When the Addict and the Professional are One and the Same

HIGH POWERED POSITION, HIGH POWERED ADDICTION

There’s a tendency to think of an addict as a person who has lost complete control in all areas of their life. In fact, it is often said that addiction can’t be properly diagnosed until the patient’s substance abuse spills over into other areas of their lives, such as their career or their personal relationships. However, there exists a large group of addicts that are extremely skilled at hiding their chemical dependency. They do an exceptional job at keeping their exploits and relapses a private matter and fool even those closest to them. Many high-powered professionals wage a secret war with substance abuse until it becomes too much for them to even pretend to manage.

CORRELATION BETWEEN WORK AND SUBSTANCE ABUSE

With the immense pressure that executives face to maintain continued success in their careers, it’s inherently easy to see how substance abuse and power are directly connected. Recent research suggests that there may be additional factors when evaluating this information.  A few years ago, an analysis of the brain, conducted by researchers at Johns Hopkins University revealed that some of the cerebral qualities that make a good business leader are the very same qualities that lead to addiction.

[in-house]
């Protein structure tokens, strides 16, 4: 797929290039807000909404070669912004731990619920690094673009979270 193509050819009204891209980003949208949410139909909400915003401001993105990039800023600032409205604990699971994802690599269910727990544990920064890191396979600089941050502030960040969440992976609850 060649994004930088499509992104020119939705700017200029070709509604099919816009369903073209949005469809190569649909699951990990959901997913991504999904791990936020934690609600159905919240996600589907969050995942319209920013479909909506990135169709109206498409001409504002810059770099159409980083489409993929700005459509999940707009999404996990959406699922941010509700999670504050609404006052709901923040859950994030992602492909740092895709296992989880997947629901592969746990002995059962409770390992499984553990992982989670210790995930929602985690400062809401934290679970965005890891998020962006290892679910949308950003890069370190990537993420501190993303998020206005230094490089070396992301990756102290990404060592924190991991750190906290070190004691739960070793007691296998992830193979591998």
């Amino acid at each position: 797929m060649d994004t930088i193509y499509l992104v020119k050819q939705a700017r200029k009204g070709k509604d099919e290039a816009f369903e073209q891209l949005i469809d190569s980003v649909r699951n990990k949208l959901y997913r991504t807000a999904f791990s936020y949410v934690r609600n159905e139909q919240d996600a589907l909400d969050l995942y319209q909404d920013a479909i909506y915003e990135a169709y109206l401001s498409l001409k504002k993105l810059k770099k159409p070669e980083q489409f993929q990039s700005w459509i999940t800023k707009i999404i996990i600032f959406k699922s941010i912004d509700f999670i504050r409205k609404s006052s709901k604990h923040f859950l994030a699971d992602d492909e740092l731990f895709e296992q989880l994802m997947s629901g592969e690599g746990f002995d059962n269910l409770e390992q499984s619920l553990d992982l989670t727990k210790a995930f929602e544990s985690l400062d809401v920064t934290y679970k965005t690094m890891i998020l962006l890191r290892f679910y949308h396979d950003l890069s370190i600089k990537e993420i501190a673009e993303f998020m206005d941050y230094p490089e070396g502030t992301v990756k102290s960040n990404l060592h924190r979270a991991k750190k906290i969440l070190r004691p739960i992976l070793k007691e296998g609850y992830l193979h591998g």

the pleasure attained through success, and more specifically through risk-taking, is delivered in an identical fashion as [that from] drugs and alcohol.It has been argued for over a decade that those who are successful in business are wired somewhat differently than the rest of the population, and that their brain chemistry has led to their drive, ambition and subsequent accomplishments. The New York Times states that many successful CEOs have been found to be diagnosable psychopaths. However, these traits also have been found to be the same cerebral markers that are consistent with substance abuse. The study above mentioned that the pleasure attained through success, and more specifically through risk-taking, is delivered in an identical fashion as the rewards associated with the delivery of drugs and alcohol. Both types of pleasure arrive through the same neurological pathways.[1]